Physician Profile: Dr. Rahimee
Physician offers patients food for thought — about food
Fuad Rahimee, M.D.’s direction to internal medicine started through nutrition. At Wayne State University, his first undergraduate degree was in Nutrition and Food Science. After learning the close connection to diet and how what is ingested affects the body and how it functions, he decided to continue schooling by studying medicine. It also has led him to heightened awareness and recommendations for his patients who are overweight.
With 60 percent of the U.S. population labeled obese, in private practice Dr. Rahimee is determined and focused on preventive medicine. He uses current screening tools to reduce the incidence of diabetes, high blood pressure and provide counsel through ongoing dialogue with patients. With obesity, he offers his patients a different perspective--that obesity is not necessarily their fault. He views this phenomena as a cultural responsibility of the type of food most available. Back in prior centuries, obesity was a disease of the rich because they could afford it, specifically sugary foods, breads, alcohol and access to purchase larger volumes. This was when many poor people did not have access, geographically or financially, to food. In the mind’s eye, one can picture the poor, thin and scraggly, walking to the market for fresh fruits and vegetables, because they couldn’t afford other items. Dr. Rahimee notes, the availability trend has reversed. So much variety and so many goodies, such as pop, juice, candy and processed foods, are now available and inexpensive, and that fresh fruit and vegetables are what are less often chosen or desired as part of healthy eating.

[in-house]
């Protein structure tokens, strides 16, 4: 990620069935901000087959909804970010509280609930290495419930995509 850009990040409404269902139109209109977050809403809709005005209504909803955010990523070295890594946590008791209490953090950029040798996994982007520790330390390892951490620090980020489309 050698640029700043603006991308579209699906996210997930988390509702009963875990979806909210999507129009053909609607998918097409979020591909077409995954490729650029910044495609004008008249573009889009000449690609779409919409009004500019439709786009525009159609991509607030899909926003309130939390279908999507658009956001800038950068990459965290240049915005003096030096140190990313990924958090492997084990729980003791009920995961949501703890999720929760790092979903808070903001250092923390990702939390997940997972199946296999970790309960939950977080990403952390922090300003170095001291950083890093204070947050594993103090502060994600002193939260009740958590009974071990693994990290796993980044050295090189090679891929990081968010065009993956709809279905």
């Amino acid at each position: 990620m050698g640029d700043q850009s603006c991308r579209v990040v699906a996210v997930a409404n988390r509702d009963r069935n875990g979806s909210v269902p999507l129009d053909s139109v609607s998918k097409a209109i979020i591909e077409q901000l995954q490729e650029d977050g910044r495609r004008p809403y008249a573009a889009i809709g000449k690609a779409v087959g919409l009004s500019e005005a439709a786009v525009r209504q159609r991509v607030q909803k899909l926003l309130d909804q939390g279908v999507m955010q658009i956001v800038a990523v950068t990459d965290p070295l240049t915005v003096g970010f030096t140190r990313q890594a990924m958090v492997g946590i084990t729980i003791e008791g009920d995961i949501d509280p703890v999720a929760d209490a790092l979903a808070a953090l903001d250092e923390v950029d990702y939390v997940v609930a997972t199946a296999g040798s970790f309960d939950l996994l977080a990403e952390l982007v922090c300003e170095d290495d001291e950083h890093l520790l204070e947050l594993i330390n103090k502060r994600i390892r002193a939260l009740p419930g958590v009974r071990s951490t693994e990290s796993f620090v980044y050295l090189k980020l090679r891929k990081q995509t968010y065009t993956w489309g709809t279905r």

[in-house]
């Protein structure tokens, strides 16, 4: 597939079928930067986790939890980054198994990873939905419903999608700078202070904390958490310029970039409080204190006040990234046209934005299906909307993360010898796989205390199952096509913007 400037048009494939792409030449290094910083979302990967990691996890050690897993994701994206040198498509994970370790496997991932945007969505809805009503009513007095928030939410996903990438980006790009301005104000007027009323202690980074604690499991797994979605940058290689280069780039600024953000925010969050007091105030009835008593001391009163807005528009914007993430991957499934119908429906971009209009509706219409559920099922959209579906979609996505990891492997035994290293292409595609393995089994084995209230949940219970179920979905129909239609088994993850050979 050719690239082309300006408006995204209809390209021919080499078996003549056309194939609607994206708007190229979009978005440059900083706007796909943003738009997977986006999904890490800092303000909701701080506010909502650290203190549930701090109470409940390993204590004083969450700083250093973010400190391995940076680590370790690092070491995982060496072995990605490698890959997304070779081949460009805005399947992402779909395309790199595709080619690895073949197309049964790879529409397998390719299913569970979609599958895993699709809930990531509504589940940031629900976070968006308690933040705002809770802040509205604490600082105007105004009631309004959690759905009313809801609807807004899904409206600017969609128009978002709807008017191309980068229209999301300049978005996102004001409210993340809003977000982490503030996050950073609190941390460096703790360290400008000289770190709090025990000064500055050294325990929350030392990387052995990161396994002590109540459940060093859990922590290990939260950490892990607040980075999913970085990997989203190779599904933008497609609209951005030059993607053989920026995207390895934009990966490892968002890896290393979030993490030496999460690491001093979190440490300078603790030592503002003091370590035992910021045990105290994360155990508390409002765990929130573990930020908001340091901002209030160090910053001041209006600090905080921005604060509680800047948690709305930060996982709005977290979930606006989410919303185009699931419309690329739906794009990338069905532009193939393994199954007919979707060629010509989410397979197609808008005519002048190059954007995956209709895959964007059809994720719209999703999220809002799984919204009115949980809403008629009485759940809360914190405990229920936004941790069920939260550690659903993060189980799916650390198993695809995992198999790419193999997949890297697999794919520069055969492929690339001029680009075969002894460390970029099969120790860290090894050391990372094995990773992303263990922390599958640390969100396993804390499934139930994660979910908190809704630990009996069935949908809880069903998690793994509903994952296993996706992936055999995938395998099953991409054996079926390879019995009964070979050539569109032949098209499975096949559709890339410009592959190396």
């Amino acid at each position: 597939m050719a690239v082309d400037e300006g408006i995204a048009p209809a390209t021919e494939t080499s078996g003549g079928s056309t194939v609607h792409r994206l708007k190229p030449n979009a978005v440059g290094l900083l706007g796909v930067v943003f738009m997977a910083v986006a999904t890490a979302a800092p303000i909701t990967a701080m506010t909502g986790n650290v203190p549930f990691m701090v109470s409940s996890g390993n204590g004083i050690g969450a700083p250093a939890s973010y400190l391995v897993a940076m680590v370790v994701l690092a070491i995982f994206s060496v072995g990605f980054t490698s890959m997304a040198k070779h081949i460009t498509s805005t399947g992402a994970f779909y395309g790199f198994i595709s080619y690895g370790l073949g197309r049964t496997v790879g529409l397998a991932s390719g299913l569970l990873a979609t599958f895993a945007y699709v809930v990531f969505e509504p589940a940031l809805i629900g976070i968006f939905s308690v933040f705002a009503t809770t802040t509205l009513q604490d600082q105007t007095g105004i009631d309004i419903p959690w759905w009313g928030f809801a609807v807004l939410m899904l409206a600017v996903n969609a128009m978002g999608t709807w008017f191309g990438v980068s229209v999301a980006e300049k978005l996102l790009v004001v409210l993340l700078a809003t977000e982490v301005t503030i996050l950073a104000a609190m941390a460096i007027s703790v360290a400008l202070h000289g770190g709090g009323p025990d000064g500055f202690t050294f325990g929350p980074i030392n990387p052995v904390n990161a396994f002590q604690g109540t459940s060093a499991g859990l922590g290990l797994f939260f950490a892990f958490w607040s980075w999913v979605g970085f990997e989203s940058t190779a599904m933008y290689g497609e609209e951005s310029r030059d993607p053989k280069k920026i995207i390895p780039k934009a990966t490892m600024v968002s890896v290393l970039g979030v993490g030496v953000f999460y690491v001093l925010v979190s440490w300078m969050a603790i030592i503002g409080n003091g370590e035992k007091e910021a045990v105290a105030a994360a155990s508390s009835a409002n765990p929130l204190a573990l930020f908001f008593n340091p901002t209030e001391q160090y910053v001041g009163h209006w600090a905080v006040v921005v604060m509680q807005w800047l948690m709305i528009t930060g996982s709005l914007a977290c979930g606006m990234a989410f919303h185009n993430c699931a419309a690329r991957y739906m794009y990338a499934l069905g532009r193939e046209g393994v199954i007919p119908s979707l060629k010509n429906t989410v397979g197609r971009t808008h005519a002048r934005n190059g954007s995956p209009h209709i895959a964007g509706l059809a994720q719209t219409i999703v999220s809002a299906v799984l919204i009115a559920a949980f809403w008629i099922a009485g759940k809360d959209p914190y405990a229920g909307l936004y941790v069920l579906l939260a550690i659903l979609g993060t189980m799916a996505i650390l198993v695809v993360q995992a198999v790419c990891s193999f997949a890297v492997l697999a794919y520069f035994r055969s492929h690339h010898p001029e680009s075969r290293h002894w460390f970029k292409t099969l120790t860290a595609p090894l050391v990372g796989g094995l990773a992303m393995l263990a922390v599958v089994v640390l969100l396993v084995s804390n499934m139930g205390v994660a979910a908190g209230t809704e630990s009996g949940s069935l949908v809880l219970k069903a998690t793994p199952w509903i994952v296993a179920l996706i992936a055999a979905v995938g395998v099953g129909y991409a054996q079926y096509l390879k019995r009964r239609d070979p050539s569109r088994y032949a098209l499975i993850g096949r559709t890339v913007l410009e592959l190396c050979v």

All this contributes to that statistic of overweight America. With dialogue and counseling, his patients seem to be able to achieve a healthier lifestyle and lose weight, incorporating this blame-free perspective.
Dr. Rahimee is also motivated by the rewarding feeling he gets when he can catch a growing cancer early, evaluate a hospital patient through diagnostic tests and help that patient manage food intake. He is also inspired when working side-by-side with great staff.
In fact, in 2015 Dr. Rahimee moved to Adam Medical Center in Dearborn Heights, where he has been pleasantly surprised by the high quality of care there and at the three Beaumont hospitals where he treats patients.
“It surprised me that the nurses communicate so thoroughly. It’s amazingly helpful. They make it easier for physicians to focus on patient care, as they verbally update the status of patients. Their attitude offers ‘what can I do for you, doctor’ to make patient care effective and care efficient. It allows me to compassionately focus on patient, with accurate up-to-date details.”
He has also gleaned other perquisites such as being closer to home, which means more quality family time, and less travel time to the hospitals at which he rounds. These unanticipated changes--personally, and in quality of care, skill level, compliance and professionalism of the staff he works with in the office and at the hospitals--allow him to focus on each patient. According to Dr. Rahimee, it’s much more poignant, effective and exciting.
One thing he knows for sure…this experience has quenched his appetite.